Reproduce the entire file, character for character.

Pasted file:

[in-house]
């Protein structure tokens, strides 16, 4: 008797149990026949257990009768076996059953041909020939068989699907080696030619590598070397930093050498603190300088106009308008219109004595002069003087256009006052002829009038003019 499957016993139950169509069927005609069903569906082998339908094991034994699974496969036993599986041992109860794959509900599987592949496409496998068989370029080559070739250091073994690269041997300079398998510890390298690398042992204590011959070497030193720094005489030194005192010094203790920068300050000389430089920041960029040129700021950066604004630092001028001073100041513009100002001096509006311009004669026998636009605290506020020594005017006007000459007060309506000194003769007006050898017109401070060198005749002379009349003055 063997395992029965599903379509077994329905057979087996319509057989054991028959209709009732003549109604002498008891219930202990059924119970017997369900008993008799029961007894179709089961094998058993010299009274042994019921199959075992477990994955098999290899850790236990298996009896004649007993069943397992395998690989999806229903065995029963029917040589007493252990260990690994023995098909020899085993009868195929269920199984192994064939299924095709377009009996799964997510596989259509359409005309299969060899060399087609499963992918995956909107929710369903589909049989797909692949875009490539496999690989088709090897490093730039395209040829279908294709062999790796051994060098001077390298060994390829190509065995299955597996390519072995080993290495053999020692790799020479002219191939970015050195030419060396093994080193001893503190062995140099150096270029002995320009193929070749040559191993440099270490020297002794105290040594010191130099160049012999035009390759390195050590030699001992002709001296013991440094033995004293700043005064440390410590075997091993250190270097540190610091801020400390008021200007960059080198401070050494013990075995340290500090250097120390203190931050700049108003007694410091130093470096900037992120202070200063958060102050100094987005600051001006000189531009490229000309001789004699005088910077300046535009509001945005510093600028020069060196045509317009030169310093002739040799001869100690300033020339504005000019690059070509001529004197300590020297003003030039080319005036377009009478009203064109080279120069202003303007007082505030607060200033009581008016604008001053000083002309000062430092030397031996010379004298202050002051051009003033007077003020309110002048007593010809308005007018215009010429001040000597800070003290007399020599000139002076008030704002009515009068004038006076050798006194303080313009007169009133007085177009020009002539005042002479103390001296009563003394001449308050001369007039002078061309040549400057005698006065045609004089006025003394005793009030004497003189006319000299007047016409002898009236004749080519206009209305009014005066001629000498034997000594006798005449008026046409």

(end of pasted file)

[in-house]
């Protein structure tokens, strides 16, 4: 008797149990026949257990009768076996059953041909020939068989699907080696030619590598070397930093050498603190300088106009308008219109004595002069003087256009006052002829009038003019 499957016993139950169509069927005609069903569906082998339908094991034994699974496969036993599986041992109860794959509900599987592949496409496998068989370029080559070739250091073994690269041997300079398998510890390298690398042992204590011959070497030193720094005489030194005192010094203790920068300050000389430089920041960029040129700021950066604004630092001028001073100041513009100002001096509006311009004669026998636009605290506020020594005017006007000459007060309506000194003769007006050898017109401070060198005749002379009349003055 063997395992029965599903379509077994329905057979087996319509057989054991028959209709009732003549109604002498008891219930202990059924119970017997369900008993008799029961007894179709089961094998058993010299009274042994019921199959075992477990994955098999290899850790236990298996009896004649007993069943397992395998690989999806229903065995029963029917040589007493252990260990690994023995098909020899085993009868195929269920199984192994064939299924095709377009009996799964997510596989259509359409005309299969060899060399087609499963992918995956909107929710369903589909049989797909692949875009490539496999690989088709090897490093730039395209040829279908294709062999790796051994060098001077390298060994390829190509065995299955597996390519072995080993290495053999020692790799020479002219191939970015050195030419060396093994080193001893503190062995140099150096270029002995320009193929070749040559191993440099270490020297002794105290040594010191130099160049012999035009390759390195050590030699001992002709001296013991440094033995004293700043005064440390410590075997091993250190270097540190610091801020400390008021200007960059080198401070050494013990075995340290500090250097120390203190931050700049108003007694410091130093470096900037992120202070200063958060102050100094987005600051001006000189531009490229000309001789004699005088910077300046535009509001945005510093600028020069060196045509317009030169310093002739040799001869100690300033020339504005000019690059070509001529004197300590020297003003030039080319005036377009009478009203064109080279120069202003303007007082505030607060200033009581008016604008001053000083002309000062430092030397031996010379004298202050002051051009003033007077003020309110002048007593010809308005007018215009010429001040000597800070003290007399020599000139002076008030704002009515009068004038006076050798006194303080313009007169009133007085177009020009002539005042002479103390001296009563003394001449308050001369007039002078061309040549400057005698006065045609004089006025003394005793009030004497003189006319000299007047016409002898009236004749080519206009209305009014005066001629000498034997000594006798005449008026046409």